Climate change is one of the most significant global issues which are being faced by almost each country in the world. It is clearer than ever that the Earth’s climate is changing quickly. As per evidence based on various reports, the changes in climatic patterns can result into catastrophic effects on individuals all around the world. Whether a country is developed or underdeveloped, the impacts of climate change are already being seen in practically all the countries. It has posed a challenge as the sea levels are rising as a consequence of glaciers melt. Extreme weather events and rainfall are growing more common, while extreme heat waves and droughts are also becoming more regular. Developing countries are more at risk because of climate change and these effects are projected to worsen in the coming years. South-Asian countries and particularly Pakistan and India are facing major issues due to climate change. In 2015, due to heat waves, 2500 deaths were reported in the subcontinent out of which 1300 people died in Pakistan. Among the countries that are most vulnerable to climate change, Pakistan stands at 8th whereas India is at 7th number. Both the countries experienced deadly heat waves this year associated which reduced overall food production, particularly wheat yield at the national and regional levels while affecting food security.
Implications of Climate Change in Pakistan
Pakistan’s geographical location makes it more prone to the adverse effects of the climate change phenomenon. It has brought social, environmental, and economic implications for the country. Climate-related natural hazards have become recurrent in the form of heat waves, droughts, land sliding, and floods which is anticipated to intensify with passing time. Pakistan has endured an economic loss of $4 billion and more than 10,000 lives due to climatic hazards. According to a study, Pakistan has some of the highest disaster risk levels in the world and is ranked 18 out of 191 countries by the 2020 Inform Risk Index. Also, Pakistan’s average temperature will be significantly higher than the global average with a potential rise by the year 2090. On the other hand, 20 million people lost their houses, suffered injuries, or went missing as a result of the 2010 floods, according to statistics, which show the devastation they caused. In 2012, there was yet another similar flood situation that created havoc in Pakistan.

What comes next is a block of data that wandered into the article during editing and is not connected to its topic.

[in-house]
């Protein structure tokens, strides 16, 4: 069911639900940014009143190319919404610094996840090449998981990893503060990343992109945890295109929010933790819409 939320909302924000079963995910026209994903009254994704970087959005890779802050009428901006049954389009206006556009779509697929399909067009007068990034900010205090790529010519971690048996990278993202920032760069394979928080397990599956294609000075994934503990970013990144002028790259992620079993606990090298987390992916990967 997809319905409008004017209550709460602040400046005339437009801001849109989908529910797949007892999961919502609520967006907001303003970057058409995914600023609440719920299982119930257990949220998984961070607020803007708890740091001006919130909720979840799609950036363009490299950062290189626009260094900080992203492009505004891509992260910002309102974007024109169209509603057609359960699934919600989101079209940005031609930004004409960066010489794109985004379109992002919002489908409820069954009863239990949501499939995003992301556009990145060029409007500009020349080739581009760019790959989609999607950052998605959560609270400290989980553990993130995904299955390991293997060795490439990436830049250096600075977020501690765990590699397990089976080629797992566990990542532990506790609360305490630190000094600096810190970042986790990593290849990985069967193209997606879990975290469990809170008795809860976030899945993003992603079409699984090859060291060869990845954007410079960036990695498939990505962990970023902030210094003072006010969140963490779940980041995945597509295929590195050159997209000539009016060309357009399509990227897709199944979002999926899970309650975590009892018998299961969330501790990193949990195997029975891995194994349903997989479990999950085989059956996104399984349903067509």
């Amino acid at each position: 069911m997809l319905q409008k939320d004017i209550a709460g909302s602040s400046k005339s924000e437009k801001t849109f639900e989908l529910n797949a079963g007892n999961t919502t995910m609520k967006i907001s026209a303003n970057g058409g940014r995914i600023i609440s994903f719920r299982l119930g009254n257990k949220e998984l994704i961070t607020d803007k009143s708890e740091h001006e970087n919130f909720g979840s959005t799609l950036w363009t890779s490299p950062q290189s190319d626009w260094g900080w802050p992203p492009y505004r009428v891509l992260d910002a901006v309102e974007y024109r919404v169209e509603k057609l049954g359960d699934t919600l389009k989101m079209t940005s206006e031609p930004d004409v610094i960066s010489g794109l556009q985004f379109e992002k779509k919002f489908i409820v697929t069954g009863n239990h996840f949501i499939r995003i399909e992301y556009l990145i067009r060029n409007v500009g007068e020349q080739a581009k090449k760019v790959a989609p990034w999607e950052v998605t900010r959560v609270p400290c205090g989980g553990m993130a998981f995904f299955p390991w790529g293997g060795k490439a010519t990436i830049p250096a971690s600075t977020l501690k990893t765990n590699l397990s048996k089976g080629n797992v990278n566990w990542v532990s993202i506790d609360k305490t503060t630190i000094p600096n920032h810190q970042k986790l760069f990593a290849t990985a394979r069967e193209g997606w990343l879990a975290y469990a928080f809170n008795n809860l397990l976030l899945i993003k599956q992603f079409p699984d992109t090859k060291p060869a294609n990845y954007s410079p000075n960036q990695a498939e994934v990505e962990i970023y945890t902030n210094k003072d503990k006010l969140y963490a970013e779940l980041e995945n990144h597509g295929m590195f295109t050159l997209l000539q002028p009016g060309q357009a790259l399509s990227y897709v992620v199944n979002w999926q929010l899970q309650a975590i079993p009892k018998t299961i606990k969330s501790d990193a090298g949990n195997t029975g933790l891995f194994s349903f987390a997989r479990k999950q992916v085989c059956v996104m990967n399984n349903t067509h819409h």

Urban Flooding in Major Cities
Since the last ten years, flooding has been a problem in many areas of Pakistan. It is because climate change has resulted in extreme weather conditions, and monsoon rains have devastated the major cities of the country. In August 2020, Karachi had record-breaking rainfalls in a century that resulted in urban flooding which stopped the normal functioning of activities in the city. In addition to that, it caused heavy property and human life loss as 40 people died as a result of particular event. In 2021, Islamabad received heavy monsoon rains which triggered urban flooding in the city and caused 2 deaths; this situation has never been experienced before by the capital. But in the current ongoing year, a similar situation is happening again i.e. urban flooding in both prominent cities of the country and at least 26 people died in Karachi till now. This depicts the sorry state of human security, which is basically the form of non-traditional security, in country. The basic unit of non-traditional security is an “individual being”. It also means to make sure human security and safeguard people from threats that challenge their survival on planet Earth. The human security is correlated with climate change as it has a direct impact on people’s well-being due to the physical effects of climatic extremes. These extremes can be defined by an increase in surface temperatures also by frequent floods, droughts and changes in natural ecosystems.
Apart from climate change, there is incompetency at the end of concerned Governments at federal as well as provincial level. It is because issues like uncontrolled growth, poor urban development method, solid waste management and lack of adequate flood protection infrastructure are not receiving due attention by the responsible authorities. Urban areas have significantly changed their dynamics and moving towards more complexities because of increased population density. It is the duty of the responsible stakeholders to deal with both the aspects vigilantly. For climate change mitigation and adaptation, it entails taking steps to prepare for and adjust to both current and expected future effects of climate change by assisting provincial and municipal governments as well as corporate sector for adapting climate change. There is a shift in security paradigm from traditional to non-traditional security; the primary component of non-traditional security is “human being”. A country will be called safe and developed, if its individuals are secure. Therefore, effective policies are the necessity of the time levels for the sake people’s security. It can be achieved through implementing policies efficiently and collaboration among different stakeholders at all levels in order to deal with the severe effects of climate change as well as management and governance issues.
Research Associate, Pakistan House